My three books

3 books that describe me
Kim of Sophisticated Dorkiness asked a question (via NPR) on her blog the other day: what three books summarize YOU? What books would you want someone to see on your shelf so they’d “get” you?

Here’s what immediately popped into my head:
The Club Dumas by Arturo Perez-Reverte. Mystery, magical realism/fantasy, book-related intrigue. Everything I like packaged into one really awesome book. (You may be familiar with the movie version starring Johnny Depp; believe me when I say the book is much better.)

Good Omens by Terry Pratchett and Neil Gaiman. Humor, fantasy, things about what makes a person human and things about gods/religion/people and how that all blends together.

Going Solo by Roald Dahl. A travel memoir written by one of my favorite children’s book authors; it’s funny and enthralling and I had to get a nonfiction book in here somewhere.

Sooooo, based on these books, what sort of person would you think I am? As someone who like magic and adventures and enjoys funny situations that also make you think about how the world works? That’s what I’m hoping comes through, both in my book choices here and in the writing on my blog. (And maybe IRL, too, though that’s trickier to judge success on.)

Which three books describe you?

8 thoughts on “My three books”

  1. I picked out three in a comment on Kim’s post and have been second-guessing myself ever since. The only thing I feel sure of is that I’d have a Diana Wynne Jones book in there — probably Fire and Hemlock, right? Since that one’s my favorite? Except I keep thinking that Witch Week is ultimately more representative of the type of person I am.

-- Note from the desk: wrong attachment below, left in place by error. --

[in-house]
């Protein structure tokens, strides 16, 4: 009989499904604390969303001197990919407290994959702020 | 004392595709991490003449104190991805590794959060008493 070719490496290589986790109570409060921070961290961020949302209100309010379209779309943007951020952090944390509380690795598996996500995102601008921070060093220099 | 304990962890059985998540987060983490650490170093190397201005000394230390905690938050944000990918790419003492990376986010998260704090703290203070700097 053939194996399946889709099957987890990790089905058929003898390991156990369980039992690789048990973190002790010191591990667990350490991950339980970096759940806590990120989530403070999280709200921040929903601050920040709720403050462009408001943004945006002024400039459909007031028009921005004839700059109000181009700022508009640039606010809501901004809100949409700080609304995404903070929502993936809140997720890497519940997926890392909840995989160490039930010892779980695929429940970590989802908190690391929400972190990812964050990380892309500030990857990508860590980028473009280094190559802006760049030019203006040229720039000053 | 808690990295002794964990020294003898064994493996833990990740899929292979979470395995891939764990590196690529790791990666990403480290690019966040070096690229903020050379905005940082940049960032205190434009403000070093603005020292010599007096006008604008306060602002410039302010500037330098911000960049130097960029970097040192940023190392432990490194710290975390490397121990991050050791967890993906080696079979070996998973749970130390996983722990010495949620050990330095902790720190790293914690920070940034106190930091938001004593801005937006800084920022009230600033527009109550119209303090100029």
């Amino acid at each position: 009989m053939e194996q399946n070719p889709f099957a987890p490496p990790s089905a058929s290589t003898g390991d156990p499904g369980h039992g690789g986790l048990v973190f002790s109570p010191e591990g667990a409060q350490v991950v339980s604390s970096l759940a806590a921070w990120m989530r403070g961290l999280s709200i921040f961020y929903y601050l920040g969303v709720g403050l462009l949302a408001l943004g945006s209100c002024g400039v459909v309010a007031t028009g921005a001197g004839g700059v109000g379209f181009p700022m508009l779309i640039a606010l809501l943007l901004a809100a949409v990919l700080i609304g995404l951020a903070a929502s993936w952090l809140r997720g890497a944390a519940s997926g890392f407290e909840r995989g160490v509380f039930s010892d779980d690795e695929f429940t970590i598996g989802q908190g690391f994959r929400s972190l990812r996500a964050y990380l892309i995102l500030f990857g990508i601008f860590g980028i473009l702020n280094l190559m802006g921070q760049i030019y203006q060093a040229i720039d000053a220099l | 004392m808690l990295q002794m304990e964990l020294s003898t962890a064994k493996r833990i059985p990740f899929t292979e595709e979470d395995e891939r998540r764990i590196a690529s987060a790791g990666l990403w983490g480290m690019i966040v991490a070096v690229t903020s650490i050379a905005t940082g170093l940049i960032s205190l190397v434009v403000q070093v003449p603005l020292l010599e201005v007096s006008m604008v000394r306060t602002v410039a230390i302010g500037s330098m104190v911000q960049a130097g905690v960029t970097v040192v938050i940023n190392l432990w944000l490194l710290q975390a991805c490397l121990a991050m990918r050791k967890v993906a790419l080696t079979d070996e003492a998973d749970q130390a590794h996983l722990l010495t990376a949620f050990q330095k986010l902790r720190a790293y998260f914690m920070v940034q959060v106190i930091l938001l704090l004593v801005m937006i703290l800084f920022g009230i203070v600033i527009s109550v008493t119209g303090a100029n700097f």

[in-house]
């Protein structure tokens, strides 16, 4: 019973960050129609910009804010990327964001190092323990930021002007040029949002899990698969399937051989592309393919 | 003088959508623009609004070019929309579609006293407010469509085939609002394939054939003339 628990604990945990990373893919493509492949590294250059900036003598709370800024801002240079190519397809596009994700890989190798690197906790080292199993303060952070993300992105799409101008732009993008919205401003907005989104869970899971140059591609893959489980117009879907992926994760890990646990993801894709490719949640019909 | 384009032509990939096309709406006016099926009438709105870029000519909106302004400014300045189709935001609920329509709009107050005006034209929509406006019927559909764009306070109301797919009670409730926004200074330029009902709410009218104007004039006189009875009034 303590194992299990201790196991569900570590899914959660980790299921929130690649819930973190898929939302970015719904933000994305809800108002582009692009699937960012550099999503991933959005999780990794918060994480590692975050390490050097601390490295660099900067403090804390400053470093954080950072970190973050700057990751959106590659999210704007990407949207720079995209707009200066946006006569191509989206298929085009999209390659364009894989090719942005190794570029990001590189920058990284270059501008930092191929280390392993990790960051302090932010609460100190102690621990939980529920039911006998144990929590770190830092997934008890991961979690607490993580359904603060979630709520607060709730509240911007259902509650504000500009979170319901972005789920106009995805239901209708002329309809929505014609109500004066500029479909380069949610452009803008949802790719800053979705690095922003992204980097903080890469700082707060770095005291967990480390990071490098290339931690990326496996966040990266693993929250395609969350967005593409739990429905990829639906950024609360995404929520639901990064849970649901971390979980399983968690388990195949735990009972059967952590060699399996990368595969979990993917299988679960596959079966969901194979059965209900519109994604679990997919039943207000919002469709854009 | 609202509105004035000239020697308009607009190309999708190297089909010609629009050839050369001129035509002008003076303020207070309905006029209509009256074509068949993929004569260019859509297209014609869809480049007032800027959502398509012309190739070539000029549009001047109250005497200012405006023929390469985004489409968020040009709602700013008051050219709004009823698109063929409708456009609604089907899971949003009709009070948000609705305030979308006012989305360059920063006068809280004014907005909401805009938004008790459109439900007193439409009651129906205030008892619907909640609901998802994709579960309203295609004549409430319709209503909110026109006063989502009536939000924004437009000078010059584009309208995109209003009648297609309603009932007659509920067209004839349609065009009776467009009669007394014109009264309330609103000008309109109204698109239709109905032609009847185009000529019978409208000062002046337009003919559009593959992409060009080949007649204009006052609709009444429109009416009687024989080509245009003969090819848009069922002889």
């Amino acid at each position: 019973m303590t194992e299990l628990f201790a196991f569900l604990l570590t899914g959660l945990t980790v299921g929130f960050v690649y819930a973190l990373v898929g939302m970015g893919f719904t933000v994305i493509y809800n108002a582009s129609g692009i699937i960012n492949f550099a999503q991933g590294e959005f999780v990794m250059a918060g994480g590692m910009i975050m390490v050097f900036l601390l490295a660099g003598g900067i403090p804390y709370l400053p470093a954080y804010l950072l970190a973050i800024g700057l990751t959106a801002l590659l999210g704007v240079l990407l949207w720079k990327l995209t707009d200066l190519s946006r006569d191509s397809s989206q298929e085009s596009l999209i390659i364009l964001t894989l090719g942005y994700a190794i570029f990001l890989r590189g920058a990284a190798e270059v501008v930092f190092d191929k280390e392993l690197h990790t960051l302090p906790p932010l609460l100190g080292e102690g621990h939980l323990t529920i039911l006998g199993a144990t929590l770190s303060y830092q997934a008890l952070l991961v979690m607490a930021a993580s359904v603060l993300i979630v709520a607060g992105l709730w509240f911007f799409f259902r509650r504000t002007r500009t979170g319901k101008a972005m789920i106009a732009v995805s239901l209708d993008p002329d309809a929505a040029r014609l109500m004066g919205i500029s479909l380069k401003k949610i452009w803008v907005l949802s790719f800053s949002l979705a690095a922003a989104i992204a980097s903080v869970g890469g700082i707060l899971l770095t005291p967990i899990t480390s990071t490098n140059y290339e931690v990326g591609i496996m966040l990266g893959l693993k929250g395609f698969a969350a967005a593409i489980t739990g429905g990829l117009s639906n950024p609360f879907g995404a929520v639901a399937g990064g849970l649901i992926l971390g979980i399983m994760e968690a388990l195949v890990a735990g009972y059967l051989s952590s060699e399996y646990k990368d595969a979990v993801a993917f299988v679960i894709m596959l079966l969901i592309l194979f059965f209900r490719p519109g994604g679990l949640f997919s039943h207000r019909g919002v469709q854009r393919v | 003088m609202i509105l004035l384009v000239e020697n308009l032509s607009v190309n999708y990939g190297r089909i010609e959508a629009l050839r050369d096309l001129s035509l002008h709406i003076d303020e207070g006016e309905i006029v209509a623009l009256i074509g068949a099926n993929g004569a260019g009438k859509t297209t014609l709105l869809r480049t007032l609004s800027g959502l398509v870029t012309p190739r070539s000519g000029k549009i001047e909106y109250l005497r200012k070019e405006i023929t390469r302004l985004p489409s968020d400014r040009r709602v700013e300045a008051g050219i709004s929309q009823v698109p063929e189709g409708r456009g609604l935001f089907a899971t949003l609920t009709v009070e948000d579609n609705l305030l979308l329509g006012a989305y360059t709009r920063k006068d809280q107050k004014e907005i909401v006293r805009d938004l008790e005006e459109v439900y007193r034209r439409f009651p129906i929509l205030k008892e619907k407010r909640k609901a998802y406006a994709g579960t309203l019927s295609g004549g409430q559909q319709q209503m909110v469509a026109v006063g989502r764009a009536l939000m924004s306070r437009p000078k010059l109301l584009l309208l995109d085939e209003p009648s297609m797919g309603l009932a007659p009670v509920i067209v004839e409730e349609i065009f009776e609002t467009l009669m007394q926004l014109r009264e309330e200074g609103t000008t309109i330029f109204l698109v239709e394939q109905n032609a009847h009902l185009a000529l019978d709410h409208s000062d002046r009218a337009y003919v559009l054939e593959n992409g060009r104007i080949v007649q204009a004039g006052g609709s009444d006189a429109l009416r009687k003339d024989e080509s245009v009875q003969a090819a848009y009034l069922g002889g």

1. I forced myself to stay away from picking a DWJ book, if only because I keep picking the same one over and over again and I’m getting kinda bored with that. NOT with the book! But just saying the same answer every single time.

      I do think Witch Week is a good book for you BUT Fire and Hemlock is what I think of when I think “Jenny’s DWJ book” so that’s what I’d pick.

      (It’s totally Charmed Life for me, btw.)

  2. Great choices! I saw that post. Maybe I should also post about it because my blog has been kind of quiet lately! 🙂 I think those traits come through very well.

    1. The two books I read seemed to be aimed at younger people– they even had the same covers as his children’s books– so it’s got the same sort of feeling/narrative voice as his other books. If you like his kids books, you’d definitely like his memoirs!

  3. This is a great question! (I always do look at people’s bookshelves for this very reason.)

    Here are mine:

    – The Lion, the Witch and the Wardrobe by C.S. Lewis, because I like to believe that magic can be found inside any ordinary thing.

    – The Deptford Trilogy by Robertson Davies, because it explores how destiny can lead us on unexpected paths, and how a mistake can become a gift.

    – Knitting from the Top by Barbara G. Walker, because it reimagines the way things are “always” done to make them simpler and more sensible. (Also, I knit a lot.)

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